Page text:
Syros Greece

When you leave the dusty port of Piraeus with its drab buildings on the mainland by ferry and dock into Syros a couple of hours later, you feel like you've reached another world in another era. The main town of Ermpoupolis is a happy and delightful place that is heavy with culture, graced with coloured neo-classical mansions and infused with a Catholic tradition not seen elsewhere on the island.

This island of 86 square kilometres is home to 20,000 people and is the capital of the Cyclades.  The town colourfully scrambles onto the hills while respecting – or even enhancing – the somewhat barren nature of the island. Ermoupolis has in fact kept its classical architecture intact, a delightful contrast to the mainland.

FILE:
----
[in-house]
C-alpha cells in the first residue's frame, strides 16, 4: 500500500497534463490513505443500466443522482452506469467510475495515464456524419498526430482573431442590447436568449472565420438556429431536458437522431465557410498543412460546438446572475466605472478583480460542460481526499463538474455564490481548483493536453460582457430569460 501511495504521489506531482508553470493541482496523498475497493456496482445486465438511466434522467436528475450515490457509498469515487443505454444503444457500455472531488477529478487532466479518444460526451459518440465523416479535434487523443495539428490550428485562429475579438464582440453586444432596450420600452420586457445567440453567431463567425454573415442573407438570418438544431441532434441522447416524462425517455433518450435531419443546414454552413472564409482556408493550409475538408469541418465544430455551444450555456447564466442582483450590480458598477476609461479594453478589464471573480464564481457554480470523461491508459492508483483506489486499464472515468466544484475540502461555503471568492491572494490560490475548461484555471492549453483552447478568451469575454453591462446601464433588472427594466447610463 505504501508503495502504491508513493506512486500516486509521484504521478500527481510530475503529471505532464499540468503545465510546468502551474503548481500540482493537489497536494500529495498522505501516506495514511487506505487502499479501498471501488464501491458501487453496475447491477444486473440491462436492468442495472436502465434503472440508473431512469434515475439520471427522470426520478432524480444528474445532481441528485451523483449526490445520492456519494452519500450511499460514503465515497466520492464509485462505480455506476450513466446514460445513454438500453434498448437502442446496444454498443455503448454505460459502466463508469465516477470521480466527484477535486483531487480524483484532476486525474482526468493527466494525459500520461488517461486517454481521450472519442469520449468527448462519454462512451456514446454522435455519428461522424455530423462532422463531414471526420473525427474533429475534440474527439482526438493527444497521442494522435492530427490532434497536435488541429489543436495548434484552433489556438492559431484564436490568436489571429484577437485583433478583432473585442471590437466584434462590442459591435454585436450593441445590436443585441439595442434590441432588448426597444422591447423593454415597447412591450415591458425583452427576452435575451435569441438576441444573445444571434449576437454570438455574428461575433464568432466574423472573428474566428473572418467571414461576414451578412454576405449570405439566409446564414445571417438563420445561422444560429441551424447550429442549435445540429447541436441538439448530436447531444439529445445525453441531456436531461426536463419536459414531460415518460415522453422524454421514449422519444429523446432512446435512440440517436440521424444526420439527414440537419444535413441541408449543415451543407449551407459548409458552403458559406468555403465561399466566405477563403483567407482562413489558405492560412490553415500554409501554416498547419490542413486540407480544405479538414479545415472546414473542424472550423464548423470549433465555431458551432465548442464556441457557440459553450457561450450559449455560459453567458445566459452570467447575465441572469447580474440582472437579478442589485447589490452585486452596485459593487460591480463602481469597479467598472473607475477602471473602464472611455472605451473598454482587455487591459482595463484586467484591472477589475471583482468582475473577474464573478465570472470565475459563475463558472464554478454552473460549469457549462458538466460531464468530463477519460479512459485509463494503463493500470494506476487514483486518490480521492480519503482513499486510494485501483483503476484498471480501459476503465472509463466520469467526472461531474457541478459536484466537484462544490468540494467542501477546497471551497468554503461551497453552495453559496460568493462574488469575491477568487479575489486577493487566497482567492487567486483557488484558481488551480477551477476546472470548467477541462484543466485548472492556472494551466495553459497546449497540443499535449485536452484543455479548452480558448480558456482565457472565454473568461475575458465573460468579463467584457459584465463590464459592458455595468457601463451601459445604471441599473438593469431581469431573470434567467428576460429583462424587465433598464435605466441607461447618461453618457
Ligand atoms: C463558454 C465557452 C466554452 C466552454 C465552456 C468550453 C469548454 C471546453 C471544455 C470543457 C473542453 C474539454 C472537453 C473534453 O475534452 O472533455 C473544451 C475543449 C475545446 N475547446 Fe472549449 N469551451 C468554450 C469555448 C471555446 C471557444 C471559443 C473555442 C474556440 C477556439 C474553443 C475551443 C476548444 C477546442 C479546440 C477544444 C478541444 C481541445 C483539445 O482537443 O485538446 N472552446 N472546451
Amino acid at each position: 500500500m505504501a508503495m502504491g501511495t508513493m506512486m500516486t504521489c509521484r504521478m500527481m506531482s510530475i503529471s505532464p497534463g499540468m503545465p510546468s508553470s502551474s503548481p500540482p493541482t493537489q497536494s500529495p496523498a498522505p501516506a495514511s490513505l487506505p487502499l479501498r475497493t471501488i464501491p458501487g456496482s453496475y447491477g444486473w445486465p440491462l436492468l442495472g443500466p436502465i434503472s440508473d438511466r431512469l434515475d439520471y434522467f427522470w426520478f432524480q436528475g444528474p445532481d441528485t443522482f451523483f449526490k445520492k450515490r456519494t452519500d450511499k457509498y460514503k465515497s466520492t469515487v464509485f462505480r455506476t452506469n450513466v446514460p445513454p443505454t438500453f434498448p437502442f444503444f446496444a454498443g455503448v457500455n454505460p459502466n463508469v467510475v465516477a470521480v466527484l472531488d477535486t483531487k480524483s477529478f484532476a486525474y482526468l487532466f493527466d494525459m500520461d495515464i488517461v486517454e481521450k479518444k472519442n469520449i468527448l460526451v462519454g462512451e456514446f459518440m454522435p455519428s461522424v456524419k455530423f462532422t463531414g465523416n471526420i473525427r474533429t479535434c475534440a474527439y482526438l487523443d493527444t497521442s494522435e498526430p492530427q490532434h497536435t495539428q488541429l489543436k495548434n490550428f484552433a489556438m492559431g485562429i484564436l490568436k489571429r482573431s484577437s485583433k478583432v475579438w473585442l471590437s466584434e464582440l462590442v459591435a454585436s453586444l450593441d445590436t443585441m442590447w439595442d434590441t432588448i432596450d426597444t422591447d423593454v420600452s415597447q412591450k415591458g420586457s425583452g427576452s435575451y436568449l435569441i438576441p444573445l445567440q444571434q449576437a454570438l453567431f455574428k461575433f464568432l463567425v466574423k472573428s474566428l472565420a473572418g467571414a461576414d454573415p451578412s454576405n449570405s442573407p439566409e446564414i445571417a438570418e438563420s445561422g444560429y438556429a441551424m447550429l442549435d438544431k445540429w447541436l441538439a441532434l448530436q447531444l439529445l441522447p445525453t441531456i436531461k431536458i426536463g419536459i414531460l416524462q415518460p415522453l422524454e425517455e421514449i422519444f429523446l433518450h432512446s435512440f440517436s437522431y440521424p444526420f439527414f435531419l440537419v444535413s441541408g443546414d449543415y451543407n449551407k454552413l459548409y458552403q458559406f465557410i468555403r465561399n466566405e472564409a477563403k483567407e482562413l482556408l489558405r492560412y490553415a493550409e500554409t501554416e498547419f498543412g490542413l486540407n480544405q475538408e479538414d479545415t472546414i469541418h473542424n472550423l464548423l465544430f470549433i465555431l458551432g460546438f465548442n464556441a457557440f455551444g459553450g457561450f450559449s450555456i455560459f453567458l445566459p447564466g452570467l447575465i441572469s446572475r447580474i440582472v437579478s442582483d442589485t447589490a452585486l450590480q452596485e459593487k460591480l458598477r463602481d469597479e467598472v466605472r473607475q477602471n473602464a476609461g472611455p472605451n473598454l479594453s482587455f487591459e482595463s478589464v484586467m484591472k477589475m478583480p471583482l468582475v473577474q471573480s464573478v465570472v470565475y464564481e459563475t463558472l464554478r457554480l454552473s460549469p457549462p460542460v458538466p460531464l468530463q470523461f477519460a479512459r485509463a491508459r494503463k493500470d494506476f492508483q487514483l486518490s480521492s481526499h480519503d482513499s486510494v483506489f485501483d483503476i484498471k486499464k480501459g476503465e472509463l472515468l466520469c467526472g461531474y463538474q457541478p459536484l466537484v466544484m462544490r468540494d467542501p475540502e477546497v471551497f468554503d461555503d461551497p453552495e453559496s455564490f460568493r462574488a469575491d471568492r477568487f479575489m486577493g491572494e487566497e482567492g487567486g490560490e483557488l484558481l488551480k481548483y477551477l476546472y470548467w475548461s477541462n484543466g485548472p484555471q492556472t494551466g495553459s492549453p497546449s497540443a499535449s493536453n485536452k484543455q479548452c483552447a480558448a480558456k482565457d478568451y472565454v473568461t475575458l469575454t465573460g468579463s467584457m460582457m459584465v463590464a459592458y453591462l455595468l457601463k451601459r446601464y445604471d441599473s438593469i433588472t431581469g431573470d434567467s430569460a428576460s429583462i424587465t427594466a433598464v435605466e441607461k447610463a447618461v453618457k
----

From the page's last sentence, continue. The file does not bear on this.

With respect to nature, while the hilly island is not known for its vegetation, there are a few interesting valleys and several important ecosystems protected under the Natura 2000 network, particularly between the Syriggas mountain and the coast. Because the steep (non-volcanic) rocky nature of this part of the island make it difficult to access, many rare plants have flourished there.

Northern Syros features rare rocks such as the eklogites, described as dark round rocks that jut out from the ground. The island is also home to regions classified as "regions of exceptional natural beauty", those being Aspro, Didima, Nata, Schinonisi, Strongilo and Varvarousa. In addition to the natural harbour of Ermoupoli, there is another one on the west at Finikas. Other small natural bays include Delfini, Glissas, Grammata, Kini and Vari.

All the geographical and natural wealth of Syros can be discovered through a series of hikes and walks (See section on hiking).

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